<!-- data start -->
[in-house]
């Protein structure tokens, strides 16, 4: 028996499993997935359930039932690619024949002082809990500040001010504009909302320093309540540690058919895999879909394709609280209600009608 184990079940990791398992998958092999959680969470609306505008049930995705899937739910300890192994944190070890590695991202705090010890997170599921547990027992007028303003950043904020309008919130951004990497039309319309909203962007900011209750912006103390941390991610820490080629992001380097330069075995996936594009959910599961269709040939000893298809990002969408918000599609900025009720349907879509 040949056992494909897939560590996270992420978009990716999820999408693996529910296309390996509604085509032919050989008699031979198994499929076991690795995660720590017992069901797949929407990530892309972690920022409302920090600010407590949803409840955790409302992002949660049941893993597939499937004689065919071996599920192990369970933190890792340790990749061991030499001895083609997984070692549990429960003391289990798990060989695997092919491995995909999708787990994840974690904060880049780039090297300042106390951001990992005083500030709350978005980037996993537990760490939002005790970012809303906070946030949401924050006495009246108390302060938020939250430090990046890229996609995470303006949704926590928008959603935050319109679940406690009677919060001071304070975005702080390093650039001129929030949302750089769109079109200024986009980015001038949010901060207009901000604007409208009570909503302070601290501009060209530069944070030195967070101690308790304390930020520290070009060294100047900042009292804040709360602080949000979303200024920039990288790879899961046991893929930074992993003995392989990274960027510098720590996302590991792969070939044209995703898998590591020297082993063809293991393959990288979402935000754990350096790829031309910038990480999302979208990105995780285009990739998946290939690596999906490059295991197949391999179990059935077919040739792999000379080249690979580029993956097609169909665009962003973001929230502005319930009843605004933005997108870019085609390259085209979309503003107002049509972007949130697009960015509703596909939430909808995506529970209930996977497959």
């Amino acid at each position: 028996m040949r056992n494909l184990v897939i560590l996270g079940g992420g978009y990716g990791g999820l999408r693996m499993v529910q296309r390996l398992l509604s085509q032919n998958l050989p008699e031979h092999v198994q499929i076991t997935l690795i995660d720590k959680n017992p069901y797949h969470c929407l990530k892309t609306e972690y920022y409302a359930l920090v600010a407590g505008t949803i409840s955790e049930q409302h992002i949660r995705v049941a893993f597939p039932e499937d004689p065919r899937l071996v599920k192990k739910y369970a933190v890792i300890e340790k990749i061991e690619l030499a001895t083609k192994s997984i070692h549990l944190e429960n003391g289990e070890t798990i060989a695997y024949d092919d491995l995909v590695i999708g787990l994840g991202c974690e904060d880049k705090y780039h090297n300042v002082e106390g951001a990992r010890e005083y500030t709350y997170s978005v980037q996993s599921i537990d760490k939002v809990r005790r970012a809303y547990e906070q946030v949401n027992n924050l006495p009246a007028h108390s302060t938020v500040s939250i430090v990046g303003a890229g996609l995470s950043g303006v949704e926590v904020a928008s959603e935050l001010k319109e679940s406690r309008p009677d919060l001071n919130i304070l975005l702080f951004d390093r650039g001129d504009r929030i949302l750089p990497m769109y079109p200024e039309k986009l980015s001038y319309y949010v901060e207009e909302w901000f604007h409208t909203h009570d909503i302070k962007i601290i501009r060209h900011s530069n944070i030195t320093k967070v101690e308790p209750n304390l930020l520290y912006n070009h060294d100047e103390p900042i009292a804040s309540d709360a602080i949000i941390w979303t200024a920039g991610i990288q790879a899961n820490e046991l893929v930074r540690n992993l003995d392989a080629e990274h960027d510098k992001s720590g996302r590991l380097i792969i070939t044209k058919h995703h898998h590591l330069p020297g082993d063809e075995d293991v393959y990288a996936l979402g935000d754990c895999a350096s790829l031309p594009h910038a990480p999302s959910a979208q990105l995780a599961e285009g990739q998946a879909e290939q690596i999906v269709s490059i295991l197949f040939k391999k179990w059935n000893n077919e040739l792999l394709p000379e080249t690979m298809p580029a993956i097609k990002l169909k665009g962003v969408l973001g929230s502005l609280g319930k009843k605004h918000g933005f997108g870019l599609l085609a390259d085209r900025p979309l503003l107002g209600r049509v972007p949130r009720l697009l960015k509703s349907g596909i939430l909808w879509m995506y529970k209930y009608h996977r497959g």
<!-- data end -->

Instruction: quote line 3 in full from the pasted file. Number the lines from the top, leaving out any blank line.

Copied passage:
């Amino acid at each position: 028996m040949r056992n494909l184990v897939i560590l996270g079940g992420g978009y990716g990791g999820l999408r693996m499993v529910q296309r390996l398992l509604s085509q032919n998958l050989p008699e031979h092999v198994q499929i076991t997935l690795i995660d720590k959680n017992p069901y797949h969470c929407l990530k892309t609306e972690y920022y409302a359930l920090v600010a407590g505008t949803i409840s955790e049930q409302h992002i949660r995705v049941a893993f597939p039932e499937d004689p065919r899937l071996v599920k192990k739910y369970a933190v890792i300890e340790k990749i061991e690619l030499a001895t083609k192994s997984i070692h549990l944190e429960n003391g289990e070890t798990i060989a695997y024949d092919d491995l995909v590695i999708g787990l994840g991202c974690e904060d880049k705090y780039h090297n300042v002082e106390g951001a990992r010890e005083y500030t709350y997170s978005v980037q996993s599921i537990d760490k939002v809990r005790r970012a809303y547990e906070q946030v949401n027992n924050l006495p009246a007028h108390s302060t938020v500040s939250i430090v990046g303003a890229g996609l995470s950043g303006v949704e926590v904020a928008s959603e935050l001010k319109e679940s406690r309008p009677d919060l001071n919130i304070l975005l702080f951004d390093r650039g001129d504009r929030i949302l750089p990497m769109y079109p200024e039309k986009l980015s001038y319309y949010v901060e207009e909302w901000f604007h409208t909203h009570d909503i302070k962007i601290i501009r060209h900011s530069n944070i030195t320093k967070v101690e308790p209750n304390l930020l520290y912006n070009h060294d100047e103390p900042i009292a804040s309540d709360a602080i949000i941390w979303t200024a920039g991610i990288q790879a899961n820490e046991l893929v930074r540690n992993l003995d392989a080629e990274h960027d510098k992001s720590g996302r590991l380097i792969i070939t044209k058919h995703h898998h590591l330069p020297g082993d063809e075995d293991v393959y990288a996936l979402g935000d754990c895999a350096s790829l031309p594009h910038a990480p999302s959910a979208q990105l995780a599961e285009g990739q998946a879909e290939q690596i999906v269709s490059i295991l197949f040939k391999k179990w059935n000893n077919e040739l792999l394709p000379e080249t690979m298809p580029a993956i097609k990002l169909k665009g962003v969408l973001g929230s502005l609280g319930k009843k605004h918000g933005f997108g870019l599609l085609a390259d085209r900025p979309l503003l107002g209600r049509v972007p949130r009720l697009l960015k509703s349907g596909i939430l909808w879509m995506y529970k209930y009608h996977r497959g």